I’m not even a little bit sorry for the katrillion (yes, I said katrillion) photos you have to suffer through to get to the recipe. This post tells a story. A beautiful story. These moments together that you see in these photos are priceless. There’s just something about cooking with your mother that means something. Something special felt way down deep in the depths of your very soul. I you didn’t see the tour of my parents beautiful kitchen you have to check out this post. I loved photographing in my mom’s gorgeous kitchen so much that I just couldn’t stop shooting. Therefore you get a katrillion photos. #sorrynotsorry
When everyone is like ‘pumpkin pie’ this or that or the other, I’m over here like.. where are my sweet potato pie fans at? I didn’t grow up with pumpkin anything (so my growing love of all things pumpkin is recent). My grandfather was an extraordinary cook. In fact he was a chef. He was well known in his community and many times appeared in newspaper articles of his various culinary accomplishments. By his side was my grandmother who is also a phenomenal cook. Of the things I always remember when I think of her first would be her rolls, then her pound cake, and then this sweet potato pie. They taught my mom a few things, and she has further passed down some of that kitchen knowledge to me. I am and will forever be grateful. This pie is more than just a pie. It represents my family. I honestly don’t know why in tarnation it’s taken me so long to get this special family recipe up on the site – but it’s here. That’s all that matters. A quick insiders secret… don’t mind the peaches in the photos, we were working on sweet potato, apple and peach pie this day… Overachievers.
Mom's Sweet Potato Pie
This sweet potato pie is legendary and has been passed down from my grandfather and grandmother to my own mother and now to me. This is the MUST HAVE recipe of the fall season that can be enjoyed for Halloween, Thanksgiving, and any other day of the year!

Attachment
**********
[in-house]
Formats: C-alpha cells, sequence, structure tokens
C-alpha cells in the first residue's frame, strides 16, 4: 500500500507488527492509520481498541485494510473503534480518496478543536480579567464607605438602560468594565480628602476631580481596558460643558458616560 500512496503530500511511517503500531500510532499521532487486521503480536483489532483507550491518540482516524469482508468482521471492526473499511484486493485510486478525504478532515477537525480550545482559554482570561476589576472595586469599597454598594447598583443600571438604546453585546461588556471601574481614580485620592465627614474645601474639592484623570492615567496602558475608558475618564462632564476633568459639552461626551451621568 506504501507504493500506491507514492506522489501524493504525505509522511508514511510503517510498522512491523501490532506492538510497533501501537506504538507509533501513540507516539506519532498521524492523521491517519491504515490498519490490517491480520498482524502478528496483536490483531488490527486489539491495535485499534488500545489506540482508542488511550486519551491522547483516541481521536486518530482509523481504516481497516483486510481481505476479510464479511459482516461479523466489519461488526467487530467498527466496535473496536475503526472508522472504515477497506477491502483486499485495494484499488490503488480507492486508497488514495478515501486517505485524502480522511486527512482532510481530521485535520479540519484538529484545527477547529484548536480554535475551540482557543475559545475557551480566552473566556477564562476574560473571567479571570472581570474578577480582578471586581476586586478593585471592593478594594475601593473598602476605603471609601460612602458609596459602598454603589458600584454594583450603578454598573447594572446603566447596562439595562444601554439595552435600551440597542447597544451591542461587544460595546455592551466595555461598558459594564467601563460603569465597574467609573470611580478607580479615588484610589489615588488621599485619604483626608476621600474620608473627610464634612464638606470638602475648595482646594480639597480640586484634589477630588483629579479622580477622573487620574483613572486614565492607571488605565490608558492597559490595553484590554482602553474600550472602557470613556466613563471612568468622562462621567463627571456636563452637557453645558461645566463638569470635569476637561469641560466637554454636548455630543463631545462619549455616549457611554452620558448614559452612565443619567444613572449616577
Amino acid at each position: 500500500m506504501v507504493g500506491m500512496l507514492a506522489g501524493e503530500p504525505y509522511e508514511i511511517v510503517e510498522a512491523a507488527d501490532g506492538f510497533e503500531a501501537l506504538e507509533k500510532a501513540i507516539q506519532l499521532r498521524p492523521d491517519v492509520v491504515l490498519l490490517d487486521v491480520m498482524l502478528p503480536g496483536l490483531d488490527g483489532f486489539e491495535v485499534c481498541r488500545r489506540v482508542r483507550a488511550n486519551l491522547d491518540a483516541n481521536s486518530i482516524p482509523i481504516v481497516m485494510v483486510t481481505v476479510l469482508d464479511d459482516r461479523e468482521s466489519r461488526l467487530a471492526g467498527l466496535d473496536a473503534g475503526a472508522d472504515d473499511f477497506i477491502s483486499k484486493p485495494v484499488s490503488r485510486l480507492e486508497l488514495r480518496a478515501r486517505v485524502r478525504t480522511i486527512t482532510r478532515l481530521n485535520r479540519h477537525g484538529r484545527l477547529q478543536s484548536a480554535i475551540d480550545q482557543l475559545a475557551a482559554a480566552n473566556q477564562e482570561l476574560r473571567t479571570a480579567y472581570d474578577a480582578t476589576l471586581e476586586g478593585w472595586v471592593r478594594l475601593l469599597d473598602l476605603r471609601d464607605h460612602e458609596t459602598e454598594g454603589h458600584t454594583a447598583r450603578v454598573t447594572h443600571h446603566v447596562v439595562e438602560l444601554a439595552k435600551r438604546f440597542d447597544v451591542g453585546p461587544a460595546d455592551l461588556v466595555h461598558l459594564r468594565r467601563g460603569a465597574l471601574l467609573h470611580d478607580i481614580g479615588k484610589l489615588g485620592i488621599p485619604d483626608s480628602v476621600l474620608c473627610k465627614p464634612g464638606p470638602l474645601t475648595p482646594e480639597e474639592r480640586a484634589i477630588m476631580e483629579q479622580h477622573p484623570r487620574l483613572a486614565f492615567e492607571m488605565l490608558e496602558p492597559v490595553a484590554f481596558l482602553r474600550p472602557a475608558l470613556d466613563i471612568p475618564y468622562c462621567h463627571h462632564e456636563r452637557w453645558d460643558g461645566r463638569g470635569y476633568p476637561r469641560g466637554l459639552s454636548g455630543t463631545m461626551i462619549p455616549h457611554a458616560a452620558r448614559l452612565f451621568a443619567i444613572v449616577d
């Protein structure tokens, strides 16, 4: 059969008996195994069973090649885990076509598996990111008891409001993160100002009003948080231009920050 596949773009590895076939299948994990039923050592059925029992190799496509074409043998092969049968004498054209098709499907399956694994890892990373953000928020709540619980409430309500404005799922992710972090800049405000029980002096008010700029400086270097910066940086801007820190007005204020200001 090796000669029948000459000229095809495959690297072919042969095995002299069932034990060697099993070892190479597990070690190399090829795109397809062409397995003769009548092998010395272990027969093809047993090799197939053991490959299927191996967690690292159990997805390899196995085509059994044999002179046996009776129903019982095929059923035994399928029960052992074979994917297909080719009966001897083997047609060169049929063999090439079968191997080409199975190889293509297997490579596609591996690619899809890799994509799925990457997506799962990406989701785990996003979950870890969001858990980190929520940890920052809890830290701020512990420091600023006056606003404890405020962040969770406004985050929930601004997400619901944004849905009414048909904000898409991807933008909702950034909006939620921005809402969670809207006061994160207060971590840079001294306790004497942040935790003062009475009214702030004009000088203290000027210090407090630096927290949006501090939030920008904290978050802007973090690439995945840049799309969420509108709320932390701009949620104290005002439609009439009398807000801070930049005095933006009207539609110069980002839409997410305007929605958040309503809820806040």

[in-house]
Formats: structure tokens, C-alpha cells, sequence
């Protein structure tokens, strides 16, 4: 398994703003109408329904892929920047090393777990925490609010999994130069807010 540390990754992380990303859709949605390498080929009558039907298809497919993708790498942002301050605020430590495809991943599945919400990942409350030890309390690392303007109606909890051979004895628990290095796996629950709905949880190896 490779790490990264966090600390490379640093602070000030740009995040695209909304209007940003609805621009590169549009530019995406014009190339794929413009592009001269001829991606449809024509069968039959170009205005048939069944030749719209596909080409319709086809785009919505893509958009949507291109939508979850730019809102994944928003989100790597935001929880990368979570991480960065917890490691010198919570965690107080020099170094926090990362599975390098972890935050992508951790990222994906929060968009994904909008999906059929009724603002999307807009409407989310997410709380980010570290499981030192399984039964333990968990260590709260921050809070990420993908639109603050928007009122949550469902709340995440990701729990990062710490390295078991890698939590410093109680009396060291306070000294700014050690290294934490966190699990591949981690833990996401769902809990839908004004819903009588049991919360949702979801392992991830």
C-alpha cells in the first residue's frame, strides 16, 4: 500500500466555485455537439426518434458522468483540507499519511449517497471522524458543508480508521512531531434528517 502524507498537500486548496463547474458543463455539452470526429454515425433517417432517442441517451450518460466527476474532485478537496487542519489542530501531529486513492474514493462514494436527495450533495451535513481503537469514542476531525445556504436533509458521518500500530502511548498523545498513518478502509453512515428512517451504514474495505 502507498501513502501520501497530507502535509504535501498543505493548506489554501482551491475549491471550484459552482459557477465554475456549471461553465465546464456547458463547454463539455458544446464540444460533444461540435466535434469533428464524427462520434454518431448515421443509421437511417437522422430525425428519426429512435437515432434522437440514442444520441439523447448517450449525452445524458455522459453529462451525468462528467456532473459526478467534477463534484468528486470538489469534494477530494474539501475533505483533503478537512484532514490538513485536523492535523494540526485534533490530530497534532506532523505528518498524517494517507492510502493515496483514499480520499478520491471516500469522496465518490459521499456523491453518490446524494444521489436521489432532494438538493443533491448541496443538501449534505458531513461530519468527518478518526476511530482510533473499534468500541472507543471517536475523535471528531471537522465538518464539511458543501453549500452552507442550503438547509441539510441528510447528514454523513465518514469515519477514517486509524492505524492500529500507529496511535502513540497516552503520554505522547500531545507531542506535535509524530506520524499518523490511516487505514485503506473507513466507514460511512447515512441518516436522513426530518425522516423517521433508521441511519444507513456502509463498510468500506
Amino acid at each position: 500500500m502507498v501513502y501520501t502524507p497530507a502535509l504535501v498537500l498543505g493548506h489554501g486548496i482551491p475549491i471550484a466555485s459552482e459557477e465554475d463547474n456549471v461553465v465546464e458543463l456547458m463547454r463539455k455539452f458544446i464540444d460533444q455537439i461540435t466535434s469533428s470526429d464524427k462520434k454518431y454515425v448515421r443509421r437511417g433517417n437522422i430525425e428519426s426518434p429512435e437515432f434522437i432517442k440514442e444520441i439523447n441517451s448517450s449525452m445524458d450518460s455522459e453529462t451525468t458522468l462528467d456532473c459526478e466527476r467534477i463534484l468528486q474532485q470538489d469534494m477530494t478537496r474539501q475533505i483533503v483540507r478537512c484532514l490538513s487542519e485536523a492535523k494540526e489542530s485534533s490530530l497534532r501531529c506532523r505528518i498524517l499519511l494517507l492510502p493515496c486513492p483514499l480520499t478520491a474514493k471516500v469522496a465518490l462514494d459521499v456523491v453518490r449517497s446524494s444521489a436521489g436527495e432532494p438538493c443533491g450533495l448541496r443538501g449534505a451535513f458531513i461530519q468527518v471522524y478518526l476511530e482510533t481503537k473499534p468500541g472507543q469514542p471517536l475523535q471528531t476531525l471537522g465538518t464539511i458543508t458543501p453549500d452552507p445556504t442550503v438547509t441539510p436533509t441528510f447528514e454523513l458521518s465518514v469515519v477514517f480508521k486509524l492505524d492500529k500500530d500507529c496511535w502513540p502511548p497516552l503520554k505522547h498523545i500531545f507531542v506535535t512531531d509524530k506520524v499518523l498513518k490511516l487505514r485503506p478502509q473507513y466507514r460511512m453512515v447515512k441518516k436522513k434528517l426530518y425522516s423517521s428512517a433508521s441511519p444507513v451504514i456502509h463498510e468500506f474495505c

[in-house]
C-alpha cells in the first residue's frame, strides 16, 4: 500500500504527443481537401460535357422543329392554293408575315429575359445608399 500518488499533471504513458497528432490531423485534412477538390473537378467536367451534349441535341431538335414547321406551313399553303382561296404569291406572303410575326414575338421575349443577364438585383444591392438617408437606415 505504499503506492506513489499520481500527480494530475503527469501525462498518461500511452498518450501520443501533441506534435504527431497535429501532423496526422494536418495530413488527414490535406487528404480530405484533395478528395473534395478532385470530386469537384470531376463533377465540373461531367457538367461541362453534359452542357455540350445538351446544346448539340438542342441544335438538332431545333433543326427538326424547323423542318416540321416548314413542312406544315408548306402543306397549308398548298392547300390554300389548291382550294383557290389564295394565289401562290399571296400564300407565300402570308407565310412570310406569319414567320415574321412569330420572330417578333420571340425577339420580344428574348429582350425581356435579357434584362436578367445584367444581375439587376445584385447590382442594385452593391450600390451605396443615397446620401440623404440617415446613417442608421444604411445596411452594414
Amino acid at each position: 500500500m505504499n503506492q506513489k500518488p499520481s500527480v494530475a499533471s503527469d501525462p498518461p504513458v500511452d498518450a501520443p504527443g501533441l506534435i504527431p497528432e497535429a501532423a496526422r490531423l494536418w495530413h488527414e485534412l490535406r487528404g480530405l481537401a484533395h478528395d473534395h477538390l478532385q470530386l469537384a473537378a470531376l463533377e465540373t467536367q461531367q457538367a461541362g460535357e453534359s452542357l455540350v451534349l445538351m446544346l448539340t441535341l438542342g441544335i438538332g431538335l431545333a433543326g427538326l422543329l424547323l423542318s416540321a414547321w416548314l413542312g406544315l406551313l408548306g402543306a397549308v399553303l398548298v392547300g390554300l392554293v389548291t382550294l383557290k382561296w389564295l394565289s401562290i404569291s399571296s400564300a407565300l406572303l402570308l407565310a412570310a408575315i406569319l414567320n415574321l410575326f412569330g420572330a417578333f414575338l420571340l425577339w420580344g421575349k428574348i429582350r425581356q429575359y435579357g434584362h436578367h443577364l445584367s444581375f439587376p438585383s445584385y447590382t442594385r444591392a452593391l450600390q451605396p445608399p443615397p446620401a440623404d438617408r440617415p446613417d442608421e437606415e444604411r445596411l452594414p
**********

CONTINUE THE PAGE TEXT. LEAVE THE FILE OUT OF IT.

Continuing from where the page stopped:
- 2 c. whole wheat pastry flour can sub all purpose if preferred
- 2/3 c. Crisco butter flavored or regular
- 1/4 tsp. salt
- 1/4 c. cold water
- 5 medium sweet potatoes
- 1 c. evaporated milk
- 2-3 tbsp. butter softened
- 3 eggs yolks & egg whites separated
- 1 c. sugar
- 1 1/2 tsp. cinnamon or allspice
- 1 tsp. lemon peel
- 1 tbsp. lemon juice
- 1/2 tsp. salt
- In a large bowl, sift together the flour and salt. Cut in Crisco until small crumbles form. Slowly add in cold water by tsp. at a time. Mixing after each addition. Knead gently just until combined. Roll out on cookie sheet or parchment paper until 1/4 in. thick. Recipe will make one deep dish pie or two regular 9" pie crusts.
Boil sweet potatoes until tender. Blend until until creamy. Pour into large mixing bowl. Mix in cinnamon (or allspice if using), sugar, and salt. Separate egg yolks from egg whites. In a small bowl beat egg yolks and add to sweet potato mixture along with milk and butter; stir until creamy. Mixture will be fairly thin. In another small bowl, whisk egg whites and fold in to sweet potato mixture being careful not to over mix. Bake at 400 F for 10 minutes. Lower temperature to 350 F and bake for 1 hour and 5 minutes. Pie should be mostly firm to the touch when removed from oven.
- Let sit for 30-45 minutes prior to slicing. Serve with whipped cream.
When initially blending the sweet potatoes you will want to use a high speed blender instead of a hand mixer. The initial blending will remove the sweet potato strings. By using a hand mixer you will not remove them, therefore the final result of your pie will not be as creamy as it could be. Also you can use regular milk, but will have better flavor and results if you use the evaporated milk.
Adapted from A family recipe from my Mom